Summary of 2 Samuel 11:18-27:
Joab sends a messenger back to David to report about the battle. The messenger reported to David that they won the battle, but men were lost, including Uriah the Hittite. Bathsheba dutifully mourned, and then married David. God was displeased.
Summary Psalm 32:
David says we are blessed because our sins are forgiven and not held against us. David was weighed down under his unconfessed sin. He confessed and was forgiven. God’s unfailing love protects those who trust in Him.
BSF Study Questions People of the Promised Land 1: Lesson 20, Day 3: 2 Samuel 11:18-27 with Psalm 32:
7) Uriah died. Bathsheba married David.
Consequences of David’s sin with Bathsheba
- An unwanted pregnancy
- The murder of a friend
- A dead baby
- HIs daughter raped by his son
- One son murdered by another son
- A civil war led by one of his sons
- A son who imitates his father’s lack of self-control, leading him and much of Israel away from God
8 ) Currently, we’re not seeing it. We’ll see it later on. He displeased God (never a good thing to have God mad at you). He had to compromise his integrity and kill his friend. I can’t imagine he’s feeling all that great. All for one night with a woman. In Psalm 32, he later says the secret of the sin sapped his energy and weighed him down until he confessed.
9) Personal Question. My answer: Don’t cover up sin with sin. Confess now, be forgiven, and let the weight be moved from your shoulders, so you can move forward with your life instead of living in guilt.
Conclusions BSF Study Questions People of the Promised Land 1 Lesson 20 Day 3: 2 Samuel 11:18-27 with Psalm 32:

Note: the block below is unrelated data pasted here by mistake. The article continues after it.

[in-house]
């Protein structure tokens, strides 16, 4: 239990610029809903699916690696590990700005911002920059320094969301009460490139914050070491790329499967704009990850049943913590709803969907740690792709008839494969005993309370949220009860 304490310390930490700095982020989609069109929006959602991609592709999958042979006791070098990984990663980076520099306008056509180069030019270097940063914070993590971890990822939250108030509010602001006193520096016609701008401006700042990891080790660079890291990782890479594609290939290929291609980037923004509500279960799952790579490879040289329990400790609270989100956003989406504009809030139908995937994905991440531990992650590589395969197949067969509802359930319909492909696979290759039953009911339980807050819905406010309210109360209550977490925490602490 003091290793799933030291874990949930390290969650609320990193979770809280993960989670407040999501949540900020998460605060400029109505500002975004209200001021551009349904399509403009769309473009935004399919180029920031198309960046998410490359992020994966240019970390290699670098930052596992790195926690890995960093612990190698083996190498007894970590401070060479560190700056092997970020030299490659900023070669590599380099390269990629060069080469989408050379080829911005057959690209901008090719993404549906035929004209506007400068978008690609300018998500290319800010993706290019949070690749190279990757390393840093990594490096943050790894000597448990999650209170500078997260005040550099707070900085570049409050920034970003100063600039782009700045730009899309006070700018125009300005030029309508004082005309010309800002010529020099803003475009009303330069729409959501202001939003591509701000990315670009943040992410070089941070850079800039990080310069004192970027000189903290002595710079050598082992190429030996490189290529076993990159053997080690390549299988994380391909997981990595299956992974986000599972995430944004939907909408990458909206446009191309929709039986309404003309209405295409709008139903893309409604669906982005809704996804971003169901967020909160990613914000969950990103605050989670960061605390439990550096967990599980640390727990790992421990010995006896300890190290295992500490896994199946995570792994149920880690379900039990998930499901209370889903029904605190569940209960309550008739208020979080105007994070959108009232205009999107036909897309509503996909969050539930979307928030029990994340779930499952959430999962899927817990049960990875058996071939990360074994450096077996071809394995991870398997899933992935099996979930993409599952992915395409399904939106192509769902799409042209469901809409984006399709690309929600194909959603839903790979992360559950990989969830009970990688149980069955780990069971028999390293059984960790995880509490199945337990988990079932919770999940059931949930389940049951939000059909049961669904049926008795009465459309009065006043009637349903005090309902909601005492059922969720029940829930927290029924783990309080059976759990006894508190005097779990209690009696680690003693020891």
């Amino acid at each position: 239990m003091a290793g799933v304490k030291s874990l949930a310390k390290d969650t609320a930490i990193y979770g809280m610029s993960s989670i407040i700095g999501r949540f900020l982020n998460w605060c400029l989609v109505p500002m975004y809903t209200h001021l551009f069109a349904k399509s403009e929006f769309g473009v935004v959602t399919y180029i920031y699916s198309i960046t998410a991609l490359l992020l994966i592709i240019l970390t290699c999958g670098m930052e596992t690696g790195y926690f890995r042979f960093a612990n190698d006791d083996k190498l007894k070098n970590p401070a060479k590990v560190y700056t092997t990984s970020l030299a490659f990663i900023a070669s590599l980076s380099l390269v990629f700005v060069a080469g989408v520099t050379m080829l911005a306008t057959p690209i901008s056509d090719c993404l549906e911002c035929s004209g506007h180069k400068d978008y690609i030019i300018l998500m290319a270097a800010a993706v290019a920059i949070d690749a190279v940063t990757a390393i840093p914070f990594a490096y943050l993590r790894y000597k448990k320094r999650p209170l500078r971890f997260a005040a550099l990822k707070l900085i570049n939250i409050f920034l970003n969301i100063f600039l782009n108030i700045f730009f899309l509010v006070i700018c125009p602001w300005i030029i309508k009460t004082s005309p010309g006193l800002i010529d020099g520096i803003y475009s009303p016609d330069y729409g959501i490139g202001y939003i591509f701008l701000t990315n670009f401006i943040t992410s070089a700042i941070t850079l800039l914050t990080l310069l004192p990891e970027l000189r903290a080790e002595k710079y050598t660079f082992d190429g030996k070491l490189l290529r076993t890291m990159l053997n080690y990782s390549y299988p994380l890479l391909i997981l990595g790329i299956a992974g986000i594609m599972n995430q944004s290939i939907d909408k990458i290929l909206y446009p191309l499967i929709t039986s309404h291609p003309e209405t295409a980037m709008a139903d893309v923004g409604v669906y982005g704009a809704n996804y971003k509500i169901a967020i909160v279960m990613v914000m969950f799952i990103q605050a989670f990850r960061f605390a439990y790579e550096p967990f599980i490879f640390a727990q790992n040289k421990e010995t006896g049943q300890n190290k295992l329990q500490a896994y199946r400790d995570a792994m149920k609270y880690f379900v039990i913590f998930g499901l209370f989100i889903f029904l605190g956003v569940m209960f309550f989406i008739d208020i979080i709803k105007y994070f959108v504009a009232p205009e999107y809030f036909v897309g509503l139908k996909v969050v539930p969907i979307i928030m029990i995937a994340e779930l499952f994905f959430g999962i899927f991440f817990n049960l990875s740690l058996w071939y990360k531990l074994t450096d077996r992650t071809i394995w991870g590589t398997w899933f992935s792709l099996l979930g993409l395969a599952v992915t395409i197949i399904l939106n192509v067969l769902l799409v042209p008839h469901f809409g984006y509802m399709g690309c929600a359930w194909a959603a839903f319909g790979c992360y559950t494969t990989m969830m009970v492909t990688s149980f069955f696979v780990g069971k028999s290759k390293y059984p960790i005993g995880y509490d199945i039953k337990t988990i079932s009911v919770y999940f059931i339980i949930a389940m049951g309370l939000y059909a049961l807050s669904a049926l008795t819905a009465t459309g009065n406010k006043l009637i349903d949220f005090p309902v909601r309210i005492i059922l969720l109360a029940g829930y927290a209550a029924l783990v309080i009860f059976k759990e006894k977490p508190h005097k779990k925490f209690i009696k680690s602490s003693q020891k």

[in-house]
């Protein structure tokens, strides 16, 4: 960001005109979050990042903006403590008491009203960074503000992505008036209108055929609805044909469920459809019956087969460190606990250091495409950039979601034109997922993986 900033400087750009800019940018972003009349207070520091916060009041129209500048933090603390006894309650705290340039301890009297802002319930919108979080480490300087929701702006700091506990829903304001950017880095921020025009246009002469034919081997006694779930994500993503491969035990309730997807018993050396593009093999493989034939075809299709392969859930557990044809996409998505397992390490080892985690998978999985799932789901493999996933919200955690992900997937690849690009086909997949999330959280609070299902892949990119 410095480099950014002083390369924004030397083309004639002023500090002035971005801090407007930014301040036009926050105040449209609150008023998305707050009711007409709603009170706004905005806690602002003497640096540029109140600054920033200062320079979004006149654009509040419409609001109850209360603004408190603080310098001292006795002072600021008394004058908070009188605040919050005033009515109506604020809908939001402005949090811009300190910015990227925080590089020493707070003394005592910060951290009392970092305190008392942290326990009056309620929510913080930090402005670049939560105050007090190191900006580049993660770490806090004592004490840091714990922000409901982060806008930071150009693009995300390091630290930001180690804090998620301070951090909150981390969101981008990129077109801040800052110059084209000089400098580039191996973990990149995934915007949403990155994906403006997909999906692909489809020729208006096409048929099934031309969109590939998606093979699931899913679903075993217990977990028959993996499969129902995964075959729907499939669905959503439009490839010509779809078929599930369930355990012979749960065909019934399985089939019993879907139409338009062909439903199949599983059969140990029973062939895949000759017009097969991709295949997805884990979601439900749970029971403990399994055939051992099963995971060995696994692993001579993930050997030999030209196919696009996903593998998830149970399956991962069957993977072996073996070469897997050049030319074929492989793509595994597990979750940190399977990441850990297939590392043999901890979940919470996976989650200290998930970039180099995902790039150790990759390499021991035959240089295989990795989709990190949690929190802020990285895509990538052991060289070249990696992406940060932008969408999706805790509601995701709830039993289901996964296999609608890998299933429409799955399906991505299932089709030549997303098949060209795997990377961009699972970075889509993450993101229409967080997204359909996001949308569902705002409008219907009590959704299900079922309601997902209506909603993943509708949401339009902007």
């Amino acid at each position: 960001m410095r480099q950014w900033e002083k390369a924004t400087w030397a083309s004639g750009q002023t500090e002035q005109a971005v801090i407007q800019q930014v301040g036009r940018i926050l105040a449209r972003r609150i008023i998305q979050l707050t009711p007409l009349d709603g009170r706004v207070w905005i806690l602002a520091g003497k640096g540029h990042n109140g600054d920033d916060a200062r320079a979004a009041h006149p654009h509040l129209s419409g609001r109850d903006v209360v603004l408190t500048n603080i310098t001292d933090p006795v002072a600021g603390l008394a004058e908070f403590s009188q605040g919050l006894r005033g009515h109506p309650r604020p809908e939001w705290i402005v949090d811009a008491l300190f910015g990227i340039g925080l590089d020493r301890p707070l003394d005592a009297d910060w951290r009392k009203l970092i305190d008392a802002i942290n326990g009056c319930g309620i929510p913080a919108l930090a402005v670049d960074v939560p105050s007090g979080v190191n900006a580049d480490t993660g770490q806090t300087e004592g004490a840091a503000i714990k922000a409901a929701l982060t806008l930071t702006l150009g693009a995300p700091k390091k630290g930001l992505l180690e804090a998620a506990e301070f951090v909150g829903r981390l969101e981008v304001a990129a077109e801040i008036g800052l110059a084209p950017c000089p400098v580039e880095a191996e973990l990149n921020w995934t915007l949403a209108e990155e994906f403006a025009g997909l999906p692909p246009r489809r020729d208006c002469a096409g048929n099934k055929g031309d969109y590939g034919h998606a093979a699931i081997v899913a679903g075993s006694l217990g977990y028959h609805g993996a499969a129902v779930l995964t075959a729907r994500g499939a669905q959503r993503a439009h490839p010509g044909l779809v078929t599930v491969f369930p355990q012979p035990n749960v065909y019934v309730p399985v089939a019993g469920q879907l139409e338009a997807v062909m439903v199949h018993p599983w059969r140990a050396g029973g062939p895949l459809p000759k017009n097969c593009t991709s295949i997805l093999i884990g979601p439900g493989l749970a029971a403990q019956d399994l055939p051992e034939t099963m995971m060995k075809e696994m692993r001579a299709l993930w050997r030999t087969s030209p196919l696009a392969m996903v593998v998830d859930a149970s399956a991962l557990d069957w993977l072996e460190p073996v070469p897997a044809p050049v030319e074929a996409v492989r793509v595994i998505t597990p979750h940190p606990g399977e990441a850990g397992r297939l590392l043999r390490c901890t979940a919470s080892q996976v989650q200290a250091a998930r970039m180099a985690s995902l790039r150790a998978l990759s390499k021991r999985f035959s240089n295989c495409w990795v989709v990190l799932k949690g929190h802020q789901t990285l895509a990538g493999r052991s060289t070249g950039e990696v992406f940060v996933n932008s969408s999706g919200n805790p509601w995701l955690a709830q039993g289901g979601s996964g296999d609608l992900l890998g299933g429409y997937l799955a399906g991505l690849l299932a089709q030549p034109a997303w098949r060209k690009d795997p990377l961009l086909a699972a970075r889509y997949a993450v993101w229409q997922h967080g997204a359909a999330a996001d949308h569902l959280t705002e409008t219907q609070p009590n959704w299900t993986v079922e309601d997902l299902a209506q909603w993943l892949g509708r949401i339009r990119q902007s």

David doesn’t seem too concerned, does he, that he murdered someone. I guess when you’re used to killing people, what’s one more life? I image David felt relief more so than remorse over his actions — until God gets involved. Then his attitude will change.
End Notes BSF Study Questions People of the Promised Land 1 Lesson 20, Day 3: 2 Samuel 11:18-27 with Psalm 32:
Commentary 2 Samuel 11:18-27:
In Judges (Judges 9:50-57), Abimelech was killed by coming too close to the walls of a city under siege. The idea is that Joab knew it was a bad military move to get so close to the walls, but he did it anyway on the command of David.
We have no reason to believe that Bathsheba knew that David arranged the death of her husband. It is likely that David concealed all this from Bathsheba. At the same time, she was partly relieved to hear of her husband’s death, considering now she would not be branded and adultress and she’d be a queen!
David was probably heralded for marrying the wife of one of his soldiers killed in battle.
FUN FACT: This is the first mention of God in the chapter. God witnessed every event and read the intent of every heart, but His displeasure is only implied until this specific statement.
Commentary Psalm 32:
This Psalm is simply titled, A Psalm of David. A Contemplation. The Hebrew word for contemplation (maskil) might be better understood as instruction (Boice). This is the first of twelve psalms with this title. It is full of instruction and contemplation and worthy of meditation, as indicated by the frequent repetition of Selah, three times in only eleven verses.
The Psalm itself does not tell us the specific occasion in David’s life which prompted this song. In Psalm 51 – which was clearly written after David’s sin with Bathsheba and against Uriah – David promised to “teach transgressors Your ways” (Psalm 51:13), and this Psalm may be the fulfillment of that vow. John Trapp said that Psalm 32 and 51 are “tuned together.”